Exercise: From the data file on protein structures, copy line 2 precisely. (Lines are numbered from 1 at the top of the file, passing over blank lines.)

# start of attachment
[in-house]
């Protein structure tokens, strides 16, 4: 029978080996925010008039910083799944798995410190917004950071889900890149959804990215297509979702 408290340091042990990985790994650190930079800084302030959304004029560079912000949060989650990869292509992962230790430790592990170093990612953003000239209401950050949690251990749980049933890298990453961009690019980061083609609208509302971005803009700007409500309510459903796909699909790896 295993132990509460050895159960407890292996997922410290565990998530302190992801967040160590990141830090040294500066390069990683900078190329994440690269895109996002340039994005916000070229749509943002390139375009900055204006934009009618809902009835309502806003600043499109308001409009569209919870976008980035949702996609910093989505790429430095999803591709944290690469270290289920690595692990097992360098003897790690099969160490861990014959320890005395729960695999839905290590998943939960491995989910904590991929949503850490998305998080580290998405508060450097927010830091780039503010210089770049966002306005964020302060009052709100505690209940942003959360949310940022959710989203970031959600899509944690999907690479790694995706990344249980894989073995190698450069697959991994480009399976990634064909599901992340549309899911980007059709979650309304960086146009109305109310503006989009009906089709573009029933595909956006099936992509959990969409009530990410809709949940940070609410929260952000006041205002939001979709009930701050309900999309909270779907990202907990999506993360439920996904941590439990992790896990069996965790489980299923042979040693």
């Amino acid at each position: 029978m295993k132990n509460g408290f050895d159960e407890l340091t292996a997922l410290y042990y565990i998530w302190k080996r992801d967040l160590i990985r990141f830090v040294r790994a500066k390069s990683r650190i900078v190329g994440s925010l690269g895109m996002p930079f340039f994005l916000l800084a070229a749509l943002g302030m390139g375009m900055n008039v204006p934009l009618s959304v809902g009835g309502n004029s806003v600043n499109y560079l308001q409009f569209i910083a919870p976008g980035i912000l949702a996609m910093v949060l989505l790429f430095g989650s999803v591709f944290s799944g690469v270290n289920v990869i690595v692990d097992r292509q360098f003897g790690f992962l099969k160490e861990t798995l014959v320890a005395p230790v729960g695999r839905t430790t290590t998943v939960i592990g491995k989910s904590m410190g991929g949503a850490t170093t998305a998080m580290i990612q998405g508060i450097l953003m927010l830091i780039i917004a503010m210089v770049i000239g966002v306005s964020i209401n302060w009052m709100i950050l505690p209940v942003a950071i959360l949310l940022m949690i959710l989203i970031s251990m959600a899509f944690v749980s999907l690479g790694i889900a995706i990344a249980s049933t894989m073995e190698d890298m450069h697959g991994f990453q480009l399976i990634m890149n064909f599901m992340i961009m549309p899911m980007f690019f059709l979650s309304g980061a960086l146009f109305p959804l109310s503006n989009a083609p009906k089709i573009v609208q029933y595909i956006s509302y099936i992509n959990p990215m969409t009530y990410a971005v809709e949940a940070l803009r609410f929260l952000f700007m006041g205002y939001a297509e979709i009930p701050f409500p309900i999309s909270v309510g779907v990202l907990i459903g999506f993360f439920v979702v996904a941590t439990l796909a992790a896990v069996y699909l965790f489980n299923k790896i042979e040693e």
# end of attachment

């Protein structure tokens, strides 16, 4: 029978080996925010008039910083799944798995410190917004950071889900890149959804990215297509979702 408290340091042990990985790994650190930079800084302030959304004029560079912000949060989650990869292509992962230790430790592990170093990612953003000239209401950050949690251990749980049933890298990453961009690019980061083609609208509302971005803009700007409500309510459903796909699909790896 295993132990509460050895159960407890292996997922410290565990998530302190992801967040160590990141830090040294500066390069990683900078190329994440690269895109996002340039994005916000070229749509943002390139375009900055204006934009009618809902009835309502806003600043499109308001409009569209919870976008980035949702996609910093989505790429430095999803591709944290690469270290289920690595692990097992360098003897790690099969160490861990014959320890005395729960695999839905290590998943939960491995989910904590991929949503850490998305998080580290998405508060450097927010830091780039503010210089770049966002306005964020302060009052709100505690209940942003959360949310940022959710989203970031959600899509944690999907690479790694995706990344249980894989073995190698450069697959991994480009399976990634064909599901992340549309899911980007059709979650309304960086146009109305109310503006989009009906089709573009029933595909956006099936992509959990969409009530990410809709949940940070609410929260952000006041205002939001979709009930701050309900999309909270779907990202907990999506993360439920996904941590439990992790896990069996965790489980299923042979040693």